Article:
Cory Doctrow's post on Boing Boing: http://www.boingboing.net/2009/02/27/tomorrow-is-britains.html
The Modern Liberty site explains why the convention is needed:
We are entering a dangerous period in our country. Economic turmoil threatens profound hardship and disharmony. Disenchantment with politics is growing and even legitimate protest is threatened by an unprecedented programme of challenges to our rights, freedoms and democracy. Sixty years ago Britain was a proud co-author of the Universal Declaration of Human Rights and Fundamental Freedoms. Now it is increasingly centralized, abandoning its historic principles some of which date back to the Magna Carta.British liberties and privacy issues might seem irrelevant to those of us in the US. But I see interplays with what goes on in the UK and in the US. For example, the pervasive public surveillance of British society is often cited as a good example for the US. Unfortunately, the lessons learned in Britain about what works and what doesn't with surveillance don't get noticed as well in the States.
The Government’s continued stated determination to extend detention without charge in terrorism cases to 42 days is one symbol of the damage done to our hard-won rights and freedoms. The Regulation of Investigatory Powers Act 2000 (RIPA), which gives hundreds of agencies access to people’s records without their knowing, is another. The collection of all available records on a huge central database for the use of the authorities is a third.
We believe that such threats can be overcome but only if the public is woken to the dangers. While we may be impatient for action, the issues must be addressed in an open-minded way with as thorough and accessible public debate as possible.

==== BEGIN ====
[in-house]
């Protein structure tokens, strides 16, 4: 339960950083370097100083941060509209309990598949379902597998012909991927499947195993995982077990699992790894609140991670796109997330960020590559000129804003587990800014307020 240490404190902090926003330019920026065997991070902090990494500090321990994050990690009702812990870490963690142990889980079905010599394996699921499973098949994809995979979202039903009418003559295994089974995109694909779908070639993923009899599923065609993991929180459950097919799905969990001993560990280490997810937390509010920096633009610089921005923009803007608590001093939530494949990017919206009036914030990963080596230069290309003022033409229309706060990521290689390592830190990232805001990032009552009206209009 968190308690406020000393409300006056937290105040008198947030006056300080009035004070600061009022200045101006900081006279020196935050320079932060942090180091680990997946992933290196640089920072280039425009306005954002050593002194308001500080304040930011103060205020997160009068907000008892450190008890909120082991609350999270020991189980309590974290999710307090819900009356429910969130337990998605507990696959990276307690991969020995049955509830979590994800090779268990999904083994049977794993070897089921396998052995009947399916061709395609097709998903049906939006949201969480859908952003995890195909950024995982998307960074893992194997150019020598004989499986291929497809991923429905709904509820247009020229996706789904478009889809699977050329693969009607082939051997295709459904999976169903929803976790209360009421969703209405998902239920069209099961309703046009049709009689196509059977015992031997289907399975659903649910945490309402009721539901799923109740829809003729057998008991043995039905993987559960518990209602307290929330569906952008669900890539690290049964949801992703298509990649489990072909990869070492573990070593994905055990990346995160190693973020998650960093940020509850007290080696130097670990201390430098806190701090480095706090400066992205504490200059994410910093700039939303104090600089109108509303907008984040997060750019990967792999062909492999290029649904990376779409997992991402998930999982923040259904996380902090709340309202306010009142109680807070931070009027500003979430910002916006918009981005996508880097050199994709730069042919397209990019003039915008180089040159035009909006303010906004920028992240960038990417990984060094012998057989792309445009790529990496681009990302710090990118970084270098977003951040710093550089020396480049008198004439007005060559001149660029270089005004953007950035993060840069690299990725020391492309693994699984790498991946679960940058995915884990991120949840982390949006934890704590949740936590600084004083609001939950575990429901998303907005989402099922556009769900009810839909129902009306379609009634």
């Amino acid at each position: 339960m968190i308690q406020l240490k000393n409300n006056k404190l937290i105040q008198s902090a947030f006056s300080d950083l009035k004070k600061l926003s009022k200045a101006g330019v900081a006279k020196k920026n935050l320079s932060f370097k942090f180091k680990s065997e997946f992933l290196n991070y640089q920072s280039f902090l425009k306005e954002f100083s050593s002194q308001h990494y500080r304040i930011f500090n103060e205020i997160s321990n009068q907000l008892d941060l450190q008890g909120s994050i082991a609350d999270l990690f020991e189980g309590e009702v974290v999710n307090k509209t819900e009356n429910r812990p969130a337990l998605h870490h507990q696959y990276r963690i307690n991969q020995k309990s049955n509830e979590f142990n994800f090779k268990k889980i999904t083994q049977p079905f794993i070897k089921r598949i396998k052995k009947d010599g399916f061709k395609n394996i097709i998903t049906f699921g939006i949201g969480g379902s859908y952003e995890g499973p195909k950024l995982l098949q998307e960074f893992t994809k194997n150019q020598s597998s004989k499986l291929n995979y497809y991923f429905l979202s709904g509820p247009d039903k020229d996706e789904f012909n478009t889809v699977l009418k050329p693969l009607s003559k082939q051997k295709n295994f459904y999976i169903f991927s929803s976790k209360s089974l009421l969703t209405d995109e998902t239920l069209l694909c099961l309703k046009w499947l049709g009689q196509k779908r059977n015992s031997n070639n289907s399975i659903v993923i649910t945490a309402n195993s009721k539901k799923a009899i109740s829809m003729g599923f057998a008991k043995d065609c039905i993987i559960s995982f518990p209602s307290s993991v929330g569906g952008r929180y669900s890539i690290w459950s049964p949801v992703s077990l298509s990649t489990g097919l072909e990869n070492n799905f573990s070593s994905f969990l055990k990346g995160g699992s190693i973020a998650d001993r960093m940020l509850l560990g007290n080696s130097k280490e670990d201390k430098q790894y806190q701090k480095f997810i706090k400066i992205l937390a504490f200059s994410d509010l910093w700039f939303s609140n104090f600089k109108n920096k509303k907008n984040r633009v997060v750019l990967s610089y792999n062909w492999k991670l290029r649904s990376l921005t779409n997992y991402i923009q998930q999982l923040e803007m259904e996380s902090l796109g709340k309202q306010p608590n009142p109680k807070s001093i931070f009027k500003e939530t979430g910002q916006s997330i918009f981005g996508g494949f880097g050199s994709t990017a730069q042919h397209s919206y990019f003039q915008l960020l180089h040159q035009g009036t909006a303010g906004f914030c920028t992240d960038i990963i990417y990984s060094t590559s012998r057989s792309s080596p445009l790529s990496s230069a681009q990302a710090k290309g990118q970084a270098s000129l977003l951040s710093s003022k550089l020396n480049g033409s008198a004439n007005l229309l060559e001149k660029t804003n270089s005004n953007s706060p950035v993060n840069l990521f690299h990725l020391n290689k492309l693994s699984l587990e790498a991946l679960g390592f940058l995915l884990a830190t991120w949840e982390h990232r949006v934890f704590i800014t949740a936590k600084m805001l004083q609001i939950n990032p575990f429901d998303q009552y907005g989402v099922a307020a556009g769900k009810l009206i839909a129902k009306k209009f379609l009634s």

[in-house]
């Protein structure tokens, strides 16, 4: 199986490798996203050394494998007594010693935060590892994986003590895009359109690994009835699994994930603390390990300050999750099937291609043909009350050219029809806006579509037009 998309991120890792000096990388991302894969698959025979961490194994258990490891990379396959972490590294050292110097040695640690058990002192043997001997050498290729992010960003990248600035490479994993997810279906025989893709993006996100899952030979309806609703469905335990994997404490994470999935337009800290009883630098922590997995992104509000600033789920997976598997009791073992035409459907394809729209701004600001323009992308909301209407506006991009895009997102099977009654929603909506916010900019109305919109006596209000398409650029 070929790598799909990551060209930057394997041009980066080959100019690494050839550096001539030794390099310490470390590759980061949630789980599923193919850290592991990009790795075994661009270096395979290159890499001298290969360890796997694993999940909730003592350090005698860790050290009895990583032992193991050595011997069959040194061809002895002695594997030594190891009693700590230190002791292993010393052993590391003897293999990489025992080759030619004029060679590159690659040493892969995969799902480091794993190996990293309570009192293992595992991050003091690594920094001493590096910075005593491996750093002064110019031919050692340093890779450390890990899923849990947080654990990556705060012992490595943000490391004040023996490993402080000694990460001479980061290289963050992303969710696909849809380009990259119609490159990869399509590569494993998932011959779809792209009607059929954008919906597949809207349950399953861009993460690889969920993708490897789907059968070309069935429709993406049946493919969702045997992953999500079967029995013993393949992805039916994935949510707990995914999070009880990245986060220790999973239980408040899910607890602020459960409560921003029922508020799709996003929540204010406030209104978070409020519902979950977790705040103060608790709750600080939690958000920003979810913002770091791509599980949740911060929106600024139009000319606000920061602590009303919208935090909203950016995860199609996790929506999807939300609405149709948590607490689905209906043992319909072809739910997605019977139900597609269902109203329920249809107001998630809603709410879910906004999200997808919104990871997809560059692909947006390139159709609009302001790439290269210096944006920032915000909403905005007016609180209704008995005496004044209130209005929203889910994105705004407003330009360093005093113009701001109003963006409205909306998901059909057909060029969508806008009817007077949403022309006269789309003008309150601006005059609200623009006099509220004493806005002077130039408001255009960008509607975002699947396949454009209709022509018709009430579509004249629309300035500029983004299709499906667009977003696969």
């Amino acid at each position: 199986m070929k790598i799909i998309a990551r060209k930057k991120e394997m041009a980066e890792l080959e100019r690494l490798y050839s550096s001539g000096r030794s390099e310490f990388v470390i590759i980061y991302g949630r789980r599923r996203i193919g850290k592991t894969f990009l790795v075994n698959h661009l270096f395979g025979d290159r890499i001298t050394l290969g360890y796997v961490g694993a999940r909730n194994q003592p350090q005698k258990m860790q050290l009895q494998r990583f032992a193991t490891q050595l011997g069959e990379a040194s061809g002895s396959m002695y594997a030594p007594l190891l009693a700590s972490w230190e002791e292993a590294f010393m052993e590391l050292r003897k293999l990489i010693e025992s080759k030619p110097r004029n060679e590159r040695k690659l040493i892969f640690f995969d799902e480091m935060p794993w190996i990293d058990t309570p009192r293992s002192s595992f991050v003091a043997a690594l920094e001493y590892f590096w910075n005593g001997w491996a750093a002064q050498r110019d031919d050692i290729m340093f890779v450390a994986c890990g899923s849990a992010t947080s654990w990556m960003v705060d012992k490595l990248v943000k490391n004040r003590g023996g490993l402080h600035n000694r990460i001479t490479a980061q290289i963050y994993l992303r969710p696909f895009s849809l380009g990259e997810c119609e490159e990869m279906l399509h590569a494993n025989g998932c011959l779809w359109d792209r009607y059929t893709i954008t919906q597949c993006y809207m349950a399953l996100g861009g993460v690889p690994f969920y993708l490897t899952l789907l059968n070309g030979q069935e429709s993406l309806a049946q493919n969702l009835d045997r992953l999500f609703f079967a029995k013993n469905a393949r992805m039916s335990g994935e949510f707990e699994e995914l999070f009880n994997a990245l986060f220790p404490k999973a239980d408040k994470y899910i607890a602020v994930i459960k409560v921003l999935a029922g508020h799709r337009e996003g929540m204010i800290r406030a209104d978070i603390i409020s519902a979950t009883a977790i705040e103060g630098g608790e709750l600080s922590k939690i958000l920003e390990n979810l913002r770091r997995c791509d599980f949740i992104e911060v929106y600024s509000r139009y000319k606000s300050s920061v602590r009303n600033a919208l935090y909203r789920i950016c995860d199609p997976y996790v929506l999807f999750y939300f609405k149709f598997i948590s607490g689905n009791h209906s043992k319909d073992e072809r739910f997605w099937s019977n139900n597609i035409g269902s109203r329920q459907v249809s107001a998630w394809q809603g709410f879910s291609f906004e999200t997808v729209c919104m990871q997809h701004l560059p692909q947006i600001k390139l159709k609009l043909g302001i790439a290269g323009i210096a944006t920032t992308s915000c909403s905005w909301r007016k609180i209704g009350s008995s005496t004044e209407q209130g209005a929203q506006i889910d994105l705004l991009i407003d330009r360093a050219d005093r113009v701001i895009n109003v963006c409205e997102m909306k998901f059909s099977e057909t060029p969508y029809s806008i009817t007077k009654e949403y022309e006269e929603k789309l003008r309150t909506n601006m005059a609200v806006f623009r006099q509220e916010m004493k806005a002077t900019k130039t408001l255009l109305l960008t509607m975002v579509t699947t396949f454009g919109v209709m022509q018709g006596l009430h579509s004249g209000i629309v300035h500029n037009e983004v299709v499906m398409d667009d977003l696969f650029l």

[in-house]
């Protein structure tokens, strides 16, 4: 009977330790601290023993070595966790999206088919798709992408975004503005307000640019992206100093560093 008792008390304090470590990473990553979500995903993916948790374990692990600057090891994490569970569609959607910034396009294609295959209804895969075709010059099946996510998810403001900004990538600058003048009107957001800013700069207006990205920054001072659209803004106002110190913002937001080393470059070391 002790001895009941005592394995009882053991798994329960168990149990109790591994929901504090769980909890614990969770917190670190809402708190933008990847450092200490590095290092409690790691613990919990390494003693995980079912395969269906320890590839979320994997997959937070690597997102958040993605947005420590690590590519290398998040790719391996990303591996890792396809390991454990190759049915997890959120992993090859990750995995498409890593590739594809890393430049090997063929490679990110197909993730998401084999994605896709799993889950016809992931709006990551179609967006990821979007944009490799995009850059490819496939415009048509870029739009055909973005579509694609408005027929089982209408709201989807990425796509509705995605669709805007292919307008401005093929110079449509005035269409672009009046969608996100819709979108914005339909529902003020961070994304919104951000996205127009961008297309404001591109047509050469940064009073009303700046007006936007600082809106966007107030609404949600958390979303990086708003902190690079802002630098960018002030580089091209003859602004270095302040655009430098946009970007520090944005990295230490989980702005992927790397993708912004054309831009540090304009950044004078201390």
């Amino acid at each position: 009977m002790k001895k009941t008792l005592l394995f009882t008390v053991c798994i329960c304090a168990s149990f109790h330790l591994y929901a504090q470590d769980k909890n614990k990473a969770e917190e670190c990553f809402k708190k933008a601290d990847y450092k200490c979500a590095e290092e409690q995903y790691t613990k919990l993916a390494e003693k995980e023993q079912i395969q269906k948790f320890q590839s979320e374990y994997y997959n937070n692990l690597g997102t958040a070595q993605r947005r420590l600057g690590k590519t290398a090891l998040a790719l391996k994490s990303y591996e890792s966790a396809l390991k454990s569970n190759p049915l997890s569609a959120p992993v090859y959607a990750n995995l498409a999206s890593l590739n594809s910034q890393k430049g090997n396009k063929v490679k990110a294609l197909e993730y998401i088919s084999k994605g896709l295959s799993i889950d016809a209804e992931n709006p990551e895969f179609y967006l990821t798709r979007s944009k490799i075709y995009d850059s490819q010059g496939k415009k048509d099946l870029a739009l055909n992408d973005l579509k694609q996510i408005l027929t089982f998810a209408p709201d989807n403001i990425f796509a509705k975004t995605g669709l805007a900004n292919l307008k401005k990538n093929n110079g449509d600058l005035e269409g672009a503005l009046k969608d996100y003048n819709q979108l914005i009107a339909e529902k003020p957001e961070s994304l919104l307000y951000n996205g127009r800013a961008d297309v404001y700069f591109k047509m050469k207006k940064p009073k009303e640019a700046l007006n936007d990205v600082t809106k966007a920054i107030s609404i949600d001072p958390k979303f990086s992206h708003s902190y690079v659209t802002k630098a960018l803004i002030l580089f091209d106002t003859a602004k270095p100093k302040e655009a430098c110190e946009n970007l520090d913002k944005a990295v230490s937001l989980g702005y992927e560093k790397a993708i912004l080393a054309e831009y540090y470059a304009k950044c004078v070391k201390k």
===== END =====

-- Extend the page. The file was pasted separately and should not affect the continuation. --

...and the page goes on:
Therefore we invite you to join a Convention on Modern Liberty. It will ask three broad questions:
We are making Modern Liberty a convention not a conference. We want to bring as many people together to see what common ground can be reached in defence of our freedoms. The Guardian is the main media partner. The Rowntree Reform and Charitable Trusts and the Rowntree Foundation are initial supporters. A wide range of organisations are joining the event from across the political spectrum.
- Are our freedoms and rights threatened by an over-powerful state and if so how do we defend ourselves from this?
- Are dangers to our security from terrorism and other threats, from climate change to pandemics being used to attack our rights, and how can we best defend ourselves?
- How can we arouse sustained public interest?
Fundamental rights and freedoms are common to us all. The Universal Declaration recognises ‘the equal and inalienable rights of all members of the human family as the foundation of freedom, justice and peace in the world’. In Britain such values have an even longer history. We are indeed the inheritors of an inspiring tradition of liberty.
At the same time technical advances from information technology to explosives and the threats of catastrophic climatic change have altered the framework of power and fear.
This calls for a renewal of our democratic self-confidence. This is the purpose of the Convention on Modern Liberty. Whether you agree or not we hope you will join us to debate these issues.
Also, with the new US President and Administration, I believe we will see much reshuffling about privacy, security, and liberties. 20th Century concepts of these values might not hold up well in the 21st Century. It will be important for citizens to learn about the issues and get involved. Learning from other countries' experiences can be helpful.
If you are not able to attend the meetings, the Modern Liberty site will have video and photos.
Here's looking at you,
Jonathan D. Abolins